AuthUserFile /home/dave/.htpasswd AuthName "Dave's Login Area" AuthType Basic require user dave
Now we have almost everything defined, but we are still missing an .htpasswd file. Without that, the server won't know what usernames and passwords are ok.
An .htpasswd file is made up of a series of lines, one for each valid user. Each line looks like this, with a username, then colon, then encrypted password:
The password encryption is the same as you'll find in PHP's crypt() function. It is not reversible, so you can't find out a password from the encrypted version. (Please note that on page 2 of this article is a tool to help you generate an .htpasswd file, that will help you encrypt passwords).
A user of "dave" and password of "dave" might be added with the following line:
Each time you run an encryption function like "crypt", you will almost certainly get a different result. This is down to something called "salt", which in the above case was "XO" (first two letters of encrypted password). Different salt will give different encrypted values, and if not explicitly specified will be randomly generated. Don't worry though, the server is quite capable of understanding all this - if you come up with a different value for the encrypted password and replace it, everything would still work fine, as long as the password was the same.
Once you've created your .htpasswd file, you need to upload it to a safe location on your server, and check you've set the .htaccess file to point to it correctly. Then, upload the .htaccess file to the directory you want to protect and you'll be all set. Simply visit the directory to check it is all working.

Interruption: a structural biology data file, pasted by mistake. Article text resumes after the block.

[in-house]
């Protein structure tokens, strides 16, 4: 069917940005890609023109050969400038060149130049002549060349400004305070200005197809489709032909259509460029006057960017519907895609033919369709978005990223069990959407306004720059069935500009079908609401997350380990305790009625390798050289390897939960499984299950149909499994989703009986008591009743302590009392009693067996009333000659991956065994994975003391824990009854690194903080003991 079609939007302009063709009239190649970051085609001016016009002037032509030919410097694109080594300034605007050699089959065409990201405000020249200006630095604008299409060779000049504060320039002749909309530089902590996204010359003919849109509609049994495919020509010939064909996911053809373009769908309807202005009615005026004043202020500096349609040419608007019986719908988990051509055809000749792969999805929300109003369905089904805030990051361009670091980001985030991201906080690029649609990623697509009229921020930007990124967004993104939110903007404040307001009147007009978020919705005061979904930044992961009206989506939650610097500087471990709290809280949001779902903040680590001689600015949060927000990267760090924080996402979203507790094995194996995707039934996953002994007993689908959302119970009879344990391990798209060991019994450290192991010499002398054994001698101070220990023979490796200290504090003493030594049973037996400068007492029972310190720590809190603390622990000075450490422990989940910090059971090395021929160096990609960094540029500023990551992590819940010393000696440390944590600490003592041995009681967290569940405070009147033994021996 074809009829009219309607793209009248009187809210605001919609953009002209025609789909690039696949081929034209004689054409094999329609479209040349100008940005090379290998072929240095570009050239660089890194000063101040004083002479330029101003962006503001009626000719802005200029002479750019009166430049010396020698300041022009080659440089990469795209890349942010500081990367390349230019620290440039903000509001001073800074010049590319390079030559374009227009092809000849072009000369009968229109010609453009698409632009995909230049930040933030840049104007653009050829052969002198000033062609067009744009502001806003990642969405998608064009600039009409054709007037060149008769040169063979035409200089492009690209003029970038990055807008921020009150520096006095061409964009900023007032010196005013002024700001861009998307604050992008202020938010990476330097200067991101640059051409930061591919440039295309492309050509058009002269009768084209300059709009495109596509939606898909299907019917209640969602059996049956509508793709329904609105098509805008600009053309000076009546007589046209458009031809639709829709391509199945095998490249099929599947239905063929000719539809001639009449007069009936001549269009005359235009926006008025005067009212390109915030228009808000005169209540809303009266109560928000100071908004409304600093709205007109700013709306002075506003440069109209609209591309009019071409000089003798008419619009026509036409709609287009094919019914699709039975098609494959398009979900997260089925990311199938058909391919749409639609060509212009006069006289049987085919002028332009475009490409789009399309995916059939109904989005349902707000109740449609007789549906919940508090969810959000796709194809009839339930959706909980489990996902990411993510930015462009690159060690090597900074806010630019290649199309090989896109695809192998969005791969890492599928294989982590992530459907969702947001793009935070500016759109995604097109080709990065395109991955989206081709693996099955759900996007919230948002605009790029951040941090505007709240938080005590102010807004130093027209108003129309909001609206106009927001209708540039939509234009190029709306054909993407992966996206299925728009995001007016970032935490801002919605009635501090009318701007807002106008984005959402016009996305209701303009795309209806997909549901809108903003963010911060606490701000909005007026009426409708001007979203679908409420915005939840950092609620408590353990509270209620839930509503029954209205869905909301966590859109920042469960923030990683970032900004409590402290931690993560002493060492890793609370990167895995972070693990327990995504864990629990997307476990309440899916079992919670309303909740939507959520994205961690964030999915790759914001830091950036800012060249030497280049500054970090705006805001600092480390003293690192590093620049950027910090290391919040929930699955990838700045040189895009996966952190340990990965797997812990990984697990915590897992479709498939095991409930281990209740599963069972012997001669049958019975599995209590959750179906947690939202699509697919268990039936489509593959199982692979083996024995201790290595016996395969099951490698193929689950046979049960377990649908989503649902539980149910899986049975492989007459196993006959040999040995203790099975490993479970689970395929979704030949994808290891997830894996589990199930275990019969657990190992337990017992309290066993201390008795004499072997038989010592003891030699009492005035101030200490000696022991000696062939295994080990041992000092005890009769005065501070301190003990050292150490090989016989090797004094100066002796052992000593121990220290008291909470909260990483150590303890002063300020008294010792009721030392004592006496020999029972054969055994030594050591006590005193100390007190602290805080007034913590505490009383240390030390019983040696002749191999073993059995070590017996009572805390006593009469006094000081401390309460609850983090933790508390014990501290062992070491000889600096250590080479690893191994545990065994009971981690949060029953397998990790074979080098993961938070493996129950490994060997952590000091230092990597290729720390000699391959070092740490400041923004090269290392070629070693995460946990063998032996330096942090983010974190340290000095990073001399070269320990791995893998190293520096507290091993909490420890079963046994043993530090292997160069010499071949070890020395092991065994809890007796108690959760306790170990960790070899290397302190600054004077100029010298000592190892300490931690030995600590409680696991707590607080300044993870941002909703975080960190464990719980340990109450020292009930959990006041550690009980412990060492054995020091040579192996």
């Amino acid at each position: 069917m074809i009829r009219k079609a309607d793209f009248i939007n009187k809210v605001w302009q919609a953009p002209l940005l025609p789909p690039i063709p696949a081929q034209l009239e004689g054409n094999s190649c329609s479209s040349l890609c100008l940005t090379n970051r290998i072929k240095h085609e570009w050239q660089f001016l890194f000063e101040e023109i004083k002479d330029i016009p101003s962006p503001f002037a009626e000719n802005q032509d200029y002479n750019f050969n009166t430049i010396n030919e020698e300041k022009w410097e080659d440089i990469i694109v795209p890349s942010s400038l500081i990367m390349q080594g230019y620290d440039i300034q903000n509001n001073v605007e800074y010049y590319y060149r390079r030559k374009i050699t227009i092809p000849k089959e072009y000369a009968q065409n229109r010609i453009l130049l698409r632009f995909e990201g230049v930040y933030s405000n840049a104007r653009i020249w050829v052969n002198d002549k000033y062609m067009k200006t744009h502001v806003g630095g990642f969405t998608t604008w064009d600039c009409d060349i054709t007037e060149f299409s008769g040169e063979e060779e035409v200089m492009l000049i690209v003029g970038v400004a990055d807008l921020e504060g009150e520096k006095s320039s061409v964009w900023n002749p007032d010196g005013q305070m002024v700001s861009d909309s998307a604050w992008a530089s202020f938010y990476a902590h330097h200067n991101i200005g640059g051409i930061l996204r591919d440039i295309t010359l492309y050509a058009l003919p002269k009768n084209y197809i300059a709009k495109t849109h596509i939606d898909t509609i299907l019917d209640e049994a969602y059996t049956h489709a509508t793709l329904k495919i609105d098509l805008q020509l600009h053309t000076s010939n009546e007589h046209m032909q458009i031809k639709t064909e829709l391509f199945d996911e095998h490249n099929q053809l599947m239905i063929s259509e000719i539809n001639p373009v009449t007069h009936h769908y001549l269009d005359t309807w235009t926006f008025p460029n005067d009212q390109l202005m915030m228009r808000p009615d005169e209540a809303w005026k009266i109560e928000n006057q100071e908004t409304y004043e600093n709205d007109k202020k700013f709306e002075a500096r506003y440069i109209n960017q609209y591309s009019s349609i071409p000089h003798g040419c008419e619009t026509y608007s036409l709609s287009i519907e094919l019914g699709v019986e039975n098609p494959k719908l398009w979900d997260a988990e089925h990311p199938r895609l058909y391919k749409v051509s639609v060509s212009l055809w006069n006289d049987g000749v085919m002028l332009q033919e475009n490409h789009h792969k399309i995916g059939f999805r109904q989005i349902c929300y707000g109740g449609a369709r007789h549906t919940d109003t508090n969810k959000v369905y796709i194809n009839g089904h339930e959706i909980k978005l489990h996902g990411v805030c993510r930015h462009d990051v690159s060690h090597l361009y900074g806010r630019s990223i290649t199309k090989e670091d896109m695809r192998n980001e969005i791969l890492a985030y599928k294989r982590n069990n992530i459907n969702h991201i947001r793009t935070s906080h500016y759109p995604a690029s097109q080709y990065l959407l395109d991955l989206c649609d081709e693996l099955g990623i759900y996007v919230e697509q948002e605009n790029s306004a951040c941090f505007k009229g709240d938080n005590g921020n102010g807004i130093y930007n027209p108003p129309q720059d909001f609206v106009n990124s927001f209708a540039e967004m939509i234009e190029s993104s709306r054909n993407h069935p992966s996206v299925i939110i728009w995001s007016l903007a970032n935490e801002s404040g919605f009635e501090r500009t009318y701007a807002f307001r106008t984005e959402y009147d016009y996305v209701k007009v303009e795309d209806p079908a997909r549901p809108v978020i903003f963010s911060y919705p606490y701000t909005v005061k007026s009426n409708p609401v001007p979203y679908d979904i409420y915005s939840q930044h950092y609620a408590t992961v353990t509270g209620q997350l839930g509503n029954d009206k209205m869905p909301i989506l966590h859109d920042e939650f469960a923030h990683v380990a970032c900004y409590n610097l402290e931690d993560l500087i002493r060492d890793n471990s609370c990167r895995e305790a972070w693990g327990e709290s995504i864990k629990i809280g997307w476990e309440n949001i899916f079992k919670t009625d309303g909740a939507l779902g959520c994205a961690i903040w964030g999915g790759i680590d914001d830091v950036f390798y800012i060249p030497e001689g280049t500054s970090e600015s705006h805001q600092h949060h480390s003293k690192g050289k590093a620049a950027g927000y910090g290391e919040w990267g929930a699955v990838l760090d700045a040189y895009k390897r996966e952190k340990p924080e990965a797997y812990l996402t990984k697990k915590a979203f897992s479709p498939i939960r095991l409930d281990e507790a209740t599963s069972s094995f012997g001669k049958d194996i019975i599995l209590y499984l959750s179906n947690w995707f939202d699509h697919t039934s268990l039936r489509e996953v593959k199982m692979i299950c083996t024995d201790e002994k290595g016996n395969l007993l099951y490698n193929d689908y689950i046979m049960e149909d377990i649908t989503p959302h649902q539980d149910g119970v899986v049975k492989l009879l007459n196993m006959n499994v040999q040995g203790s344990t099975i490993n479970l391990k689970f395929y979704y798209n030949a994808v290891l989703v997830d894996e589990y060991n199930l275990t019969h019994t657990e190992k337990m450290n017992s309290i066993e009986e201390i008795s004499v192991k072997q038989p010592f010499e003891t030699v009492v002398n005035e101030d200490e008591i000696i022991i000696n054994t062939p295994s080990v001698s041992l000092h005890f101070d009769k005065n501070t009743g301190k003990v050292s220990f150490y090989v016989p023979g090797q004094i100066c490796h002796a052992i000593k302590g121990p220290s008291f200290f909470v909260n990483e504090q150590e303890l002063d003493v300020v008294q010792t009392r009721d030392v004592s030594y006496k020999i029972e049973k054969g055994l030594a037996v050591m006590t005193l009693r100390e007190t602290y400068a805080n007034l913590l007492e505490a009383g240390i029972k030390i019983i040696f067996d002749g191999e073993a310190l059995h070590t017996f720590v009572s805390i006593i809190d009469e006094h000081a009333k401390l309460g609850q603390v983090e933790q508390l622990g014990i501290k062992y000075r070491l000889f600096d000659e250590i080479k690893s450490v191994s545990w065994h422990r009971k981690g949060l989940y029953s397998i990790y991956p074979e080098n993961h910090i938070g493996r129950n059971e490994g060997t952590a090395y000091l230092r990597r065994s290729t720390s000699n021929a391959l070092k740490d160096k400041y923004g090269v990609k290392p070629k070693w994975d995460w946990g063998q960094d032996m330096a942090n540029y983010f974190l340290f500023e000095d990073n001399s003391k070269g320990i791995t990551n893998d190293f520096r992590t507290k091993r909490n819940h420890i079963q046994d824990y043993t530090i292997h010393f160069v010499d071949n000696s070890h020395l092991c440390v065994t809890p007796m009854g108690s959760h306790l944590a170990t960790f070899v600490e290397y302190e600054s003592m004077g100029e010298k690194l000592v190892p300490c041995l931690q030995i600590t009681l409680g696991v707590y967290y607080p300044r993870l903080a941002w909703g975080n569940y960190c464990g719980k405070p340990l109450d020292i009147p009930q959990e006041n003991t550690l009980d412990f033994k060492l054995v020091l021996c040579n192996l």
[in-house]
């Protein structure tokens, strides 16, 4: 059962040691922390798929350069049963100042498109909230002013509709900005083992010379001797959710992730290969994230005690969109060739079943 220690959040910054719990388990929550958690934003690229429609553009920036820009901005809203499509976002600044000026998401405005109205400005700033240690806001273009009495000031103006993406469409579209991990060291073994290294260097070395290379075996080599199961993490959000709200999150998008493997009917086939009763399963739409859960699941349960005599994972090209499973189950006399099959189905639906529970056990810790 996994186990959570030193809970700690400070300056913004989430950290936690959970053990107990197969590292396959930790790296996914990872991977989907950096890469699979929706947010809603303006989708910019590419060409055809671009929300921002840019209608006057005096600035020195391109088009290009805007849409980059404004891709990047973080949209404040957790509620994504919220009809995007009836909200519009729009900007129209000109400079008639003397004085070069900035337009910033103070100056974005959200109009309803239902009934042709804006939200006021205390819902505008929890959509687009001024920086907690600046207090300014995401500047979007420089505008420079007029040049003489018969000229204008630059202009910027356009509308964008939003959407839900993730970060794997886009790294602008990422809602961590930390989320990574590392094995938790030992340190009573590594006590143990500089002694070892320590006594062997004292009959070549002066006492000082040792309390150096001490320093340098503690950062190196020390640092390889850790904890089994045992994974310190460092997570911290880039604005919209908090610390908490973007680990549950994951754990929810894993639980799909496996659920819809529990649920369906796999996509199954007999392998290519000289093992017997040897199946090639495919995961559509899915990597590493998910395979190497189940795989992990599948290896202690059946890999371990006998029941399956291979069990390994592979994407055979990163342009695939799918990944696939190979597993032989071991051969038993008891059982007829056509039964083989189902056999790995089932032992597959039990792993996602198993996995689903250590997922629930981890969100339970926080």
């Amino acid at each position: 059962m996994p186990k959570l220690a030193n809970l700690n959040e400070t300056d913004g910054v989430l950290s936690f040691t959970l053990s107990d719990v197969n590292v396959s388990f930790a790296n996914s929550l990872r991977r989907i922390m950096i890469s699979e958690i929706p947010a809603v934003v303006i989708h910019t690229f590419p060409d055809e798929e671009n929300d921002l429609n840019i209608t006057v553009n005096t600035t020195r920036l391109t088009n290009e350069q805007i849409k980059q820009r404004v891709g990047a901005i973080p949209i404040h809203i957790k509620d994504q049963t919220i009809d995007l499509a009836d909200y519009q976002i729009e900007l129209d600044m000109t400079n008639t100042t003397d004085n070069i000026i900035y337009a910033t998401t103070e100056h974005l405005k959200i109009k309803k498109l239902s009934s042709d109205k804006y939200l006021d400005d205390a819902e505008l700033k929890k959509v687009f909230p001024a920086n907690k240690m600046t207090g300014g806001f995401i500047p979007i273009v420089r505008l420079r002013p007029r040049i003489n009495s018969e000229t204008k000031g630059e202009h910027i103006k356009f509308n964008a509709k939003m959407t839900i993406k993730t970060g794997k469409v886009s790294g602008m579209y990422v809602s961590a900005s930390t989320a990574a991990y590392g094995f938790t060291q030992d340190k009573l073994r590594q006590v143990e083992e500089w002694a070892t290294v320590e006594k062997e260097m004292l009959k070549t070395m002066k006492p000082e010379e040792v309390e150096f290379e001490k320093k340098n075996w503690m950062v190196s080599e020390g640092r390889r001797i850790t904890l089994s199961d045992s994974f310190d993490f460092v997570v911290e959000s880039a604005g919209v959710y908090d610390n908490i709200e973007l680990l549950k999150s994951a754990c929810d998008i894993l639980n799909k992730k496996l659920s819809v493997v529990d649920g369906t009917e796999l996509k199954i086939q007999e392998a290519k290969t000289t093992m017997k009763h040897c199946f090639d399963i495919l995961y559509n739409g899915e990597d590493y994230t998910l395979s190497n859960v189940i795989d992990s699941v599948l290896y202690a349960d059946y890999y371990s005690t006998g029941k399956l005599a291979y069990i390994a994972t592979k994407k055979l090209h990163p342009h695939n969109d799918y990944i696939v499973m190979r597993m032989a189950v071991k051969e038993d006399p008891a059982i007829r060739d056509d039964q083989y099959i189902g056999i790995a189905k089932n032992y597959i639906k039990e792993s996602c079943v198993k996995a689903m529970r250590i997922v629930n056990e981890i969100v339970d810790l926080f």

The .htpasswd file needs encrypted passwords, which can be a problem for anyone without experience with a programming language. For that reason, I've created this simple tool, which, if you enter the username and password you wish to use, will generate the appropriate line to add to your .htpasswd file.
#-c Create the passwdfile for the first time #-s SHA encryption $ htpasswd -sc /var/www/html/www.cgs.ca/.htpasswd cgsociety
To prohibit downloading of your .htpasswd & associated files your .htaccess should look something like this:
AuthType Basic AuthName "Authorization Required" AuthUserFile /path/to/.htpasswd <files ~ "^\.ht"> Order allow,deny Deny from all </files> <Limit GET POST> require user username </Limit>
iPasswd - .htpasswd password generator
iPasswd is an online password generation tool for .htpasswd files. These files store a username and password combination (one per line of the file) which is used with .htaccess Basic Authentication. iPasswd also supports MD5 passwords, used in Digest Authentication.